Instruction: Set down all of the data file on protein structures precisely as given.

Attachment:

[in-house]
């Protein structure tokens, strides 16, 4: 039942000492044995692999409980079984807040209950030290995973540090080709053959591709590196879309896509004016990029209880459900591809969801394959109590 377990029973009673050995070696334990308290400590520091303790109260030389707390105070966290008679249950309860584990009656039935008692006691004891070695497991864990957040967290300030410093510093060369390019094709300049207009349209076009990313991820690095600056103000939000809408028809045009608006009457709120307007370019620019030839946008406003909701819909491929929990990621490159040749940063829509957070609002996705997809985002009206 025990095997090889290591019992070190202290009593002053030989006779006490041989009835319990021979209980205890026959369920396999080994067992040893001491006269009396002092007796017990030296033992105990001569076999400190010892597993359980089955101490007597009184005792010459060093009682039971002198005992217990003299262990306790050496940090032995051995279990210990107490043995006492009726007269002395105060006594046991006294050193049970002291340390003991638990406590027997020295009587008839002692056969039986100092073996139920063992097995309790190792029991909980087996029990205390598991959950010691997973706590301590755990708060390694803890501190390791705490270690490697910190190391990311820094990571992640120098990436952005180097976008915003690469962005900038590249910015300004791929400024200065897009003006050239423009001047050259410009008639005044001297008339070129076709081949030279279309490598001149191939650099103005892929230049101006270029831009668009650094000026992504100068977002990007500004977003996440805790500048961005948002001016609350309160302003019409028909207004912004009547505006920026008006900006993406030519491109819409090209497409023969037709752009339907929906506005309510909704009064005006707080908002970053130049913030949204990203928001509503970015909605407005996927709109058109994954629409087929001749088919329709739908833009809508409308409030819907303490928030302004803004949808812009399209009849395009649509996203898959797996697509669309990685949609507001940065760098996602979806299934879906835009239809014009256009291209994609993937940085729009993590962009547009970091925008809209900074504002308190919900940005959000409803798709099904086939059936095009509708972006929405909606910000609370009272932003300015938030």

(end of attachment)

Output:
[in-house]
């Protein structure tokens, strides 16, 4: 039942000492044995692999409980079984807040209950030290995973540090080709053959591709590196879309896509004016990029209880459900591809969801394959109590 377990029973009673050995070696334990308290400590520091303790109260030389707390105070966290008679249950309860584990009656039935008692006691004891070695497991864990957040967290300030410093510093060369390019094709300049207009349209076009990313991820690095600056103000939000809408028809045009608006009457709120307007370019620019030839946008406003909701819909491929929990990621490159040749940063829509957070609002996705997809985002009206 025990095997090889290591019992070190202290009593002053030989006779006490041989009835319990021979209980205890026959369920396999080994067992040893001491006269009396002092007796017990030296033992105990001569076999400190010892597993359980089955101490007597009184005792010459060093009682039971002198005992217990003299262990306790050496940090032995051995279990210990107490043995006492009726007269002395105060006594046991006294050193049970002291340390003991638990406590027997020295009587008839002692056969039986100092073996139920063992097995309790190792029991909980087996029990205390598991959950010691997973706590301590755990708060390694803890501190390791705490270690490697910190190391990311820094990571992640120098990436952005180097976008915003690469962005900038590249910015300004791929400024200065897009003006050239423009001047050259410009008639005044001297008339070129076709081949030279279309490598001149191939650099103005892929230049101006270029831009668009650094000026992504100068977002990007500004977003996440805790500048961005948002001016609350309160302003019409028909207004912004009547505006920026008006900006993406030519491109819409090209497409023969037709752009339907929906506005309510909704009064005006707080908002970053130049913030949204990203928001509503970015909605407005996927709109058109994954629409087929001749088919329709739908833009809508409308409030819907303490928030302004803004949808812009399209009849395009649509996203898959797996697509669309990685949609507001940065760098996602979806299934879906835009239809014009256009291209994609993937940085729009993590962009547009970091925008809209900074504002308190919900940005959000409803798709099904086939059936095009509708972006929405909606910000609370009272932003300015938030």